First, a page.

The Allan P. Kirby, Jr. Center for Constitutional Studies and Citizenship is a project of Hillsdale College. The purpose of the Kirby Center is to teach the Constitution, the debate that brought it to life, and the principles that give it meaning.
As such, the Kirby Center does in Washington, D.C., and throughout the nation, what the College has been doing without fail since its founding in 1844.
Through the study of original source documents from American history and the history of Western thought, the Kirby Center seeks to inspire a generation of men and women who place the Constitution at the heart of their careers and their policies, and whose work is grounded in real knowledge of that document and its ways.
This is a large task. It is a task particularly suited to the purposes and abilities of Hillsdale College. From its founding before the Civil War, it has taught all of its students and also multitudes of its fellow citizens the principles and ideas upon which the Constitution is built and according to which it must operate.
The worth of the Kirby Center project can be discovered both in the example of the Founding Fathers and in the example of those who have sought most effectively to undo their work. Both of them began in learning. Both of them spread their message by teaching. Both of them looked to education, and the kind of statesmanship it inspires, to make their gains long lasting.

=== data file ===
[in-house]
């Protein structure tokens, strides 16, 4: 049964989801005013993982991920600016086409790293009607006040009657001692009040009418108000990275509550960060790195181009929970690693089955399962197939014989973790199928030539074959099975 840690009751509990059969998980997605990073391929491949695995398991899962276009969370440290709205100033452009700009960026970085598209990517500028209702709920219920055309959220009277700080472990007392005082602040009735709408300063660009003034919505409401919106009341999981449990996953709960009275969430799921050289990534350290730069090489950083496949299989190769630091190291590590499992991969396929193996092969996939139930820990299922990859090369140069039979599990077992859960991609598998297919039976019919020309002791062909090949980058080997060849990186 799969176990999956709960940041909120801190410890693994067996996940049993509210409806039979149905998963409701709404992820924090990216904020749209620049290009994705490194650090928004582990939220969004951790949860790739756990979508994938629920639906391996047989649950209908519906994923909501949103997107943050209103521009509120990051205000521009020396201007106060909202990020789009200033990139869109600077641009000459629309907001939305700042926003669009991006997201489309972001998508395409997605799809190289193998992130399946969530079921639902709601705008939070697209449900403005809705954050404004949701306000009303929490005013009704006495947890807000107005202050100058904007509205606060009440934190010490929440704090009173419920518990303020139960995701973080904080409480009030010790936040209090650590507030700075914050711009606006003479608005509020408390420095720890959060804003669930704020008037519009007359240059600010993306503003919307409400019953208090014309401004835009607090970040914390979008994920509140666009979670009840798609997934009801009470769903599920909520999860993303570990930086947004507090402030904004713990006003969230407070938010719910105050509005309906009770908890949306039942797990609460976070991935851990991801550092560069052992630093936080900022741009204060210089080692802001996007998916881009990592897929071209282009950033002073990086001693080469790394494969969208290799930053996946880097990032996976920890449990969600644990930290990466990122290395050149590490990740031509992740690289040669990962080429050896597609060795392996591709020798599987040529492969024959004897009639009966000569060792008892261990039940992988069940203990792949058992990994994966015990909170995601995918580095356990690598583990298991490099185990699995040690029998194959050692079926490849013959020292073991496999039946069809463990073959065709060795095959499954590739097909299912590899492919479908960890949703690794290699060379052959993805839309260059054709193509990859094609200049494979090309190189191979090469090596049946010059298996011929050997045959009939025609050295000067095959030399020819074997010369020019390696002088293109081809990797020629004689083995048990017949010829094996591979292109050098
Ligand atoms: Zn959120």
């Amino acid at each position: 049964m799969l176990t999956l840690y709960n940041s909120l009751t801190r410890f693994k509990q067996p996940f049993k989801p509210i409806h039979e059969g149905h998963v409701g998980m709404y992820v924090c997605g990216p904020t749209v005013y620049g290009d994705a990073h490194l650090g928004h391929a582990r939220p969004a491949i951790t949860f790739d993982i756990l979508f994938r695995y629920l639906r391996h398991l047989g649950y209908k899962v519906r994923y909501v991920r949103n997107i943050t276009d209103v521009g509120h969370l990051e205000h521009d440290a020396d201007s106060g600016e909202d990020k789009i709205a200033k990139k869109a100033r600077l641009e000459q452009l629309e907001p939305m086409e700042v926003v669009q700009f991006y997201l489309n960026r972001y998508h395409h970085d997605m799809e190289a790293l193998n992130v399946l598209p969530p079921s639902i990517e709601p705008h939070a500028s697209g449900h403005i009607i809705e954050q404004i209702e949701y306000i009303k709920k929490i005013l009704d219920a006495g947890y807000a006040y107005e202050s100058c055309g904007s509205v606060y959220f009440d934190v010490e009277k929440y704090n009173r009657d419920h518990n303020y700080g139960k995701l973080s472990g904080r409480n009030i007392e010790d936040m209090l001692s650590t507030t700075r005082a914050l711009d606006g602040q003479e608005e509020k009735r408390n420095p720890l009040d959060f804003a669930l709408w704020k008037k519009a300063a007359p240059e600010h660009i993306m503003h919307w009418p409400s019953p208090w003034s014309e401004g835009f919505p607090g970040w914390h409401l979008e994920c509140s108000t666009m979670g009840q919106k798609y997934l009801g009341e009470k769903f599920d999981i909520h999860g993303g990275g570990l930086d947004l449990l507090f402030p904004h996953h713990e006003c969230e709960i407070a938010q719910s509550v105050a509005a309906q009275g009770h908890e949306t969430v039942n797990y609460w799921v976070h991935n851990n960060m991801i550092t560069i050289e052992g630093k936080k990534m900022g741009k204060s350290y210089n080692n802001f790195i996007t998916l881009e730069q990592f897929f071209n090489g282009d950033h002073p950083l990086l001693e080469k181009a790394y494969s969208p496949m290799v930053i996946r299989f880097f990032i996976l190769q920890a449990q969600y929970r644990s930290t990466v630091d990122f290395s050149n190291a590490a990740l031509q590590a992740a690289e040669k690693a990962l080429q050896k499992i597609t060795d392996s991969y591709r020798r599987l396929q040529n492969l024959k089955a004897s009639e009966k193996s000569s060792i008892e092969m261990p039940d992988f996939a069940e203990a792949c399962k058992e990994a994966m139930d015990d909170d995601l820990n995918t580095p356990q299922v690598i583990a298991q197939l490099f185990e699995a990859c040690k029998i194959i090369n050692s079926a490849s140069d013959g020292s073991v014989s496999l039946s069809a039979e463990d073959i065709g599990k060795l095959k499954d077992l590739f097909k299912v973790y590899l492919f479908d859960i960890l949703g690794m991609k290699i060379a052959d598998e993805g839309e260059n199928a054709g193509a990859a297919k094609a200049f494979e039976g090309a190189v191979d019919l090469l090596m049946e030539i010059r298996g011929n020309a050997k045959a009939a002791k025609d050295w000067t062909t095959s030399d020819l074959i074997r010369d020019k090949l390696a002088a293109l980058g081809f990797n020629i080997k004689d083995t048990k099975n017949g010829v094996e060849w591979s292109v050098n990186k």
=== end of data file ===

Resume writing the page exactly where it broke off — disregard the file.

The American Founders emphasized an education for citizens. It was one of self-government, about the knowledge of and ability to defend the principles of the Declaration of Independence and the Constitution.
The Progressives, now in ascendance in Washington, emphasized an education for experts. It began with the work of a few academics. Studying German historicism, Woodrow Wilson and other Progressive leaders came to believe that the Declaration of Independence was “obsolete.” Through three generations of teaching, they have built a now-powerful movement whose goals are at odds with the purpose of the Founders.
For this reason, unfamiliarity with the Constitution and its initial claims is now a problem, especially among those who lead our nation. The urgent task is simply to recover knowledge that is lost. Both the Founders and the Progressives advanced propositions that are testable by reason and can be compared with real facts in the world. This is an exciting task that must be undertaken fairly and openly.
Abraham Lincoln called for a “return to the fountain whose waters spring close by the blood of the Revolution.” Hillsdale College was very much enrolled in the cause of Lincoln in his day. It continues in that cause today.
Larry P. Arnn
President, Hillsdale College